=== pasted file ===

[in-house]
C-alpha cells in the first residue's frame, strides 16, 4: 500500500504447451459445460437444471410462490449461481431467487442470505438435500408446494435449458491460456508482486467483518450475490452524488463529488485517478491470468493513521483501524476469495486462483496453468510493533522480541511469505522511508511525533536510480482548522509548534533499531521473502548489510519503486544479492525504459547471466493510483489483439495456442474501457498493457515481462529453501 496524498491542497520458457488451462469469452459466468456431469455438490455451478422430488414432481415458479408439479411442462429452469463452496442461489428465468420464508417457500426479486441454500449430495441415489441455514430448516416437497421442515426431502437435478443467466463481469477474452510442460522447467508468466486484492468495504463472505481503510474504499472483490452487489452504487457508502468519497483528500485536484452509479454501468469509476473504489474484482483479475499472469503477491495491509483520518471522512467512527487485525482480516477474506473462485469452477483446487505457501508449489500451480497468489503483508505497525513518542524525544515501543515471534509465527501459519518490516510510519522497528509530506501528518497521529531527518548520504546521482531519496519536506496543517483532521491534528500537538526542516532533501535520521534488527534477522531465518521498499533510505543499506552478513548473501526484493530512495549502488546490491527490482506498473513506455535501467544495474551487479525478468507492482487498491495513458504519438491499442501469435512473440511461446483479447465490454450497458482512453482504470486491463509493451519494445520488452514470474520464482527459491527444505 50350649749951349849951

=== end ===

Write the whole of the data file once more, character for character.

[in-house]
C-alpha cells in the first residue's frame, strides 16, 4: 500500500504447451459445460437444471410462490449461481431467487442470505438435500408446494435449458491460456508482486467483518450475490452524488463529488485517478491470468493513521483501524476469495486462483496453468510493533522480541511469505522511508511525533536510480482548522509548534533499531521473502548489510519503486544479492525504459547471466493510483489483439495456442474501457498493457515481462529453501 496524498491542497520458457488451462469469452459466468456431469455438490455451478422430488414432481415458479408439479411442462429452469463452496442461489428465468420464508417457500426479486441454500449430495441415489441455514430448516416437497421442515426431502437435478443467466463481469477474452510442460522447467508468466486484492468495504463472505481503510474504499472483490452487489452504487457508502468519497483528500485536484452509479454501468469509476473504489474484482483479475499472469503477491495491509483520518471522512467512527487485525482480516477474506473462485469452477483446487505457501508449489500451480497468489503483508505497525513518542524525544515501543515471534509465527501459519518490516510510519522497528509530506501528518497521529531527518548520504546521482531519496519536506496543517483532521491534528500537538526542516532533501535520521534488527534477522531465518521498499533510505543499506552478513548473501526484493530512495549502488546490491527490482506498473513506455535501467544495474551487479525478468507492482487498491495513458504519438491499442501469435512473440511461446483479447465490454450497458482512453482504470486491463509493451519494445520488452514470474520464482527459491527444505 50350649749951349849951